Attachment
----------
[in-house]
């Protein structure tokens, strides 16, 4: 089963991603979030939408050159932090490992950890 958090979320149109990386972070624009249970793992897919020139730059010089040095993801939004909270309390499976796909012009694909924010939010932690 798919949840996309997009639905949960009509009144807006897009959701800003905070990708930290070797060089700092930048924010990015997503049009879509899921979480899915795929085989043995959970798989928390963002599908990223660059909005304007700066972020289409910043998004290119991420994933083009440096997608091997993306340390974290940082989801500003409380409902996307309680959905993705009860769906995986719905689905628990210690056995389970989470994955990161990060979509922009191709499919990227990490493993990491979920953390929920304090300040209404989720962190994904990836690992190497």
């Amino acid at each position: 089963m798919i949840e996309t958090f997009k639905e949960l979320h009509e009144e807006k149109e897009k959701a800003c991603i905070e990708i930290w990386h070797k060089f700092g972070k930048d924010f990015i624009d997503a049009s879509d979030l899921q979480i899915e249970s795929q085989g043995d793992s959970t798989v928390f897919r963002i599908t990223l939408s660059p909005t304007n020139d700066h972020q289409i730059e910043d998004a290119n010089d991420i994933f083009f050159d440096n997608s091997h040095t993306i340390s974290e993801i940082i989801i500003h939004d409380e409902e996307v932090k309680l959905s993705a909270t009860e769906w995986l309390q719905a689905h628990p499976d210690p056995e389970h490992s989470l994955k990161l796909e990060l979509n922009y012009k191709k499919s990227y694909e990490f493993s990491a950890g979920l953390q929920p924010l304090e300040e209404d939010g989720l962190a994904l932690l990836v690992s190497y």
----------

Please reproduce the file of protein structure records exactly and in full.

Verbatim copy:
[in-house]
């Protein structure tokens, strides 16, 4: 089963991603979030939408050159932090490992950890 958090979320149109990386972070624009249970793992897919020139730059010089040095993801939004909270309390499976796909012009694909924010939010932690 798919949840996309997009639905949960009509009144807006897009959701800003905070990708930290070797060089700092930048924010990015997503049009879509899921979480899915795929085989043995959970798989928390963002599908990223660059909005304007700066972020289409910043998004290119991420994933083009440096997608091997993306340390974290940082989801500003409380409902996307309680959905993705009860769906995986719905689905628990210690056995389970989470994955990161990060979509922009191709499919990227990490493993990491979920953390929920304090300040209404989720962190994904990836690992190497």
């Amino acid at each position: 089963m798919i949840e996309t958090f997009k639905e949960l979320h009509e009144e807006k149109e897009k959701a800003c991603i905070e990708i930290w990386h070797k060089f700092g972070k930048d924010f990015i624009d997503a049009s879509d979030l899921q979480i899915e249970s795929q085989g043995d793992s959970t798989v928390f897919r963002i599908t990223l939408s660059p909005t304007n020139d700066h972020q289409i730059e910043d998004a290119n010089d991420i994933f083009f050159d440096n997608s091997h040095t993306i340390s974290e993801i940082i989801i500003h939004d409380e409902e996307v932090k309680l959905s993705a909270t009860e769906w995986l309390q719905a689905h628990p499976d210690p056995e389970h490992s989470l994955k990161l796909e990060l979509n922009y012009k191709k499919s990227y694909e990490f493993s990491a950890g979920l953390q929920p924010l304090e300040e209404d939010g989720l962190a994904l932690l990836v690992s190497y």